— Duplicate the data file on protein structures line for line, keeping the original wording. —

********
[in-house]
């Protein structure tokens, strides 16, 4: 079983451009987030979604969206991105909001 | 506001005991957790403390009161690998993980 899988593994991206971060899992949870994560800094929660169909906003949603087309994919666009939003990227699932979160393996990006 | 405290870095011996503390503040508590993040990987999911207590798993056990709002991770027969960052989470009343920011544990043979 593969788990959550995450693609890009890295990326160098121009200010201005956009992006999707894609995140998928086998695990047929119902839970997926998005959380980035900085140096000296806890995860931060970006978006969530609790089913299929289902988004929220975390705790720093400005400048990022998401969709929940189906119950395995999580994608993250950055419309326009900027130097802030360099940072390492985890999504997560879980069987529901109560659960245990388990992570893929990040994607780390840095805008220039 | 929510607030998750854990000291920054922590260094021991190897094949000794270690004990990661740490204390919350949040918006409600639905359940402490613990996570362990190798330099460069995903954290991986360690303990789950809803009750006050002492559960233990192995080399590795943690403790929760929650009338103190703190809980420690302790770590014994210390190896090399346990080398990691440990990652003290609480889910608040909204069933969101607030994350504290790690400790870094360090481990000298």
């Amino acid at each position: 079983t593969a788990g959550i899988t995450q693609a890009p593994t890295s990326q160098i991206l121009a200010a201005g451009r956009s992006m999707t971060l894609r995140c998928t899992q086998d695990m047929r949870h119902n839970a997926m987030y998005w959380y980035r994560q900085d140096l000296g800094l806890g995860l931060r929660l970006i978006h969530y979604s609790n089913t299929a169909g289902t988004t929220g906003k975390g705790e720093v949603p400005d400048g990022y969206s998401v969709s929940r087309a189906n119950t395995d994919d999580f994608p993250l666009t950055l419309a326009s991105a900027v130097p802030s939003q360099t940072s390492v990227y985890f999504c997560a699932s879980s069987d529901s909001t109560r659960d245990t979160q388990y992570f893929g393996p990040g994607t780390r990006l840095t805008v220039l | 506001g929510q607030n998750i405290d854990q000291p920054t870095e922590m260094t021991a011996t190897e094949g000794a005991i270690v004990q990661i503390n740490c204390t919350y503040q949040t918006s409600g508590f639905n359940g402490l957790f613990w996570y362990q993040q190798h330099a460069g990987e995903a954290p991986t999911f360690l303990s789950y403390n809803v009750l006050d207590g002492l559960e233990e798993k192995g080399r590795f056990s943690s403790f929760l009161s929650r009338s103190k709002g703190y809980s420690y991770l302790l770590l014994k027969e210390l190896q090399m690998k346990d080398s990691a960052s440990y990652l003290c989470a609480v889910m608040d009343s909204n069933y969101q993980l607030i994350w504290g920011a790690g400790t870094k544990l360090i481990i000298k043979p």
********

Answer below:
[in-house]
């Protein structure tokens, strides 16, 4: 079983451009987030979604969206991105909001 | 506001005991957790403390009161690998993980 899988593994991206971060899992949870994560800094929660169909906003949603087309994919666009939003990227699932979160393996990006 | 405290870095011996503390503040508590993040990987999911207590798993056990709002991770027969960052989470009343920011544990043979 593969788990959550995450693609890009890295990326160098121009200010201005956009992006999707894609995140998928086998695990047929119902839970997926998005959380980035900085140096000296806890995860931060970006978006969530609790089913299929289902988004929220975390705790720093400005400048990022998401969709929940189906119950395995999580994608993250950055419309326009900027130097802030360099940072390492985890999504997560879980069987529901109560659960245990388990992570893929990040994607780390840095805008220039 | 929510607030998750854990000291920054922590260094021991190897094949000794270690004990990661740490204390919350949040918006409600639905359940402490613990996570362990190798330099460069995903954290991986360690303990789950809803009750006050002492559960233990192995080399590795943690403790929760929650009338103190703190809980420690302790770590014994210390190896090399346990080398990691440990990652003290609480889910608040909204069933969101607030994350504290790690400790870094360090481990000298």
């Amino acid at each position: 079983t593969a788990g959550i899988t995450q693609a890009p593994t890295s990326q160098i991206l121009a200010a201005g451009r956009s992006m999707t971060l894609r995140c998928t899992q086998d695990m047929r949870h119902n839970a997926m987030y998005w959380y980035r994560q900085d140096l000296g800094l806890g995860l931060r929660l970006i978006h969530y979604s609790n089913t299929a169909g289902t988004t929220g906003k975390g705790e720093v949603p400005d400048g990022y969206s998401v969709s929940r087309a189906n119950t395995d994919d999580f994608p993250l666009t950055l419309a326009s991105a900027v130097p802030s939003q360099t940072s390492v990227y985890f999504c997560a699932s879980s069987d529901s909001t109560r659960d245990t979160q388990y992570f893929g393996p990040g994607t780390r990006l840095t805008v220039l | 506001g929510q607030n998750i405290d854990q000291p920054t870095e922590m260094t021991a011996t190897e094949g000794a005991i270690v004990q990661i503390n740490c204390t919350y503040q949040t918006s409600g508590f639905n359940g402490l957790f613990w996570y362990q993040q190798h330099a460069g990987e995903a954290p991986t999911f360690l303990s789950y403390n809803v009750l006050d207590g002492l559960e233990e798993k192995g080399r590795f056990s943690s403790f929760l009161s929650r009338s103190k709002g703190y809980s420690y991770l302790l770590l014994k027969e210390l190896q090399m690998k346990d080398s990691a960052s440990y990652l003290c989470a609480v889910m608040d009343s909204n069933y969101q993980l607030i994350w504290g920011a790690g400790t870094k544990l360090i481990i000298k043979p």